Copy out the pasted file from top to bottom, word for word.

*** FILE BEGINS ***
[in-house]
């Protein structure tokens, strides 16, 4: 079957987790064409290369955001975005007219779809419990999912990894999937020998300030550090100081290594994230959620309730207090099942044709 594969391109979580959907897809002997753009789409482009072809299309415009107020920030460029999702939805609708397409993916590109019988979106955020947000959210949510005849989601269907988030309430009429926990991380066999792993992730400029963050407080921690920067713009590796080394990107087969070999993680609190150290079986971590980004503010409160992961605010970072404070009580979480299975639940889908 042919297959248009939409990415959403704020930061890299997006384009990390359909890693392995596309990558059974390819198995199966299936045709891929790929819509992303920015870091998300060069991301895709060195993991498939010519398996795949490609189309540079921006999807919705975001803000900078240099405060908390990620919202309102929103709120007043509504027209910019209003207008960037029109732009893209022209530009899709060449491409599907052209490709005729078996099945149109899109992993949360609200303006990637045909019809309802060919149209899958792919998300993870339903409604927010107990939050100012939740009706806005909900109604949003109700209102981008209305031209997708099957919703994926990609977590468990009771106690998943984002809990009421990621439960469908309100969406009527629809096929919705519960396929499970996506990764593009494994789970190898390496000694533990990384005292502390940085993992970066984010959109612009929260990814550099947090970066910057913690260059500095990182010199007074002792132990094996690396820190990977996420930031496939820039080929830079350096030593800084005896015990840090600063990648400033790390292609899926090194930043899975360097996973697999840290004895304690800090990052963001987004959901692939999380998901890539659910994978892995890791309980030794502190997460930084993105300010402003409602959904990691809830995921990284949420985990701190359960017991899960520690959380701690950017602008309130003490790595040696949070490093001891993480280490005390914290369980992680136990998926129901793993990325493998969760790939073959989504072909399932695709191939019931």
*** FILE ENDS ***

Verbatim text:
[in-house]
């Protein structure tokens, strides 16, 4: 079957987790064409290369955001975005007219779809419990999912990894999937020998300030550090100081290594994230959620309730207090099942044709 594969391109979580959907897809002997753009789409482009072809299309415009107020920030460029999702939805609708397409993916590109019988979106955020947000959210949510005849989601269907988030309430009429926990991380066999792993992730400029963050407080921690920067713009590796080394990107087969070999993680609190150290079986971590980004503010409160992961605010970072404070009580979480299975639940889908 042919297959248009939409990415959403704020930061890299997006384009990390359909890693392995596309990558059974390819198995199966299936045709891929790929819509992303920015870091998300060069991301895709060195993991498939010519398996795949490609189309540079921006999807919705975001803000900078240099405060908390990620919202309102929103709120007043509504027209910019209003207008960037029109732009893209022209530009899709060449491409599907052209490709005729078996099945149109899109992993949360609200303006990637045909019809309802060919149209899958792919998300993870339903409604927010107990939050100012939740009706806005909900109604949003109700209102981008209305031209997708099957919703994926990609977590468990009771106690998943984002809990009421990621439960469908309100969406009527629809096929919705519960396929499970996506990764593009494994789970190898390496000694533990990384005292502390940085993992970066984010959109612009929260990814550099947090970066910057913690260059500095990182010199007074002792132990094996690396820190990977996420930031496939820039080929830079350096030593800084005896015990840090600063990648400033790390292609899926090194930043899975360097996973697999840290004895304690800090990052963001987004959901692939999380998901890539659910994978892995890791309980030794502190997460930084993105300010402003409602959904990691809830995921990284949420985990701190359960017991899960520690959380701690950017602008309130003490790595040696949070490093001891993480280490005390914290369980992680136990998926129901793993990325493998969760790939073959989504072909399932695709191939019931």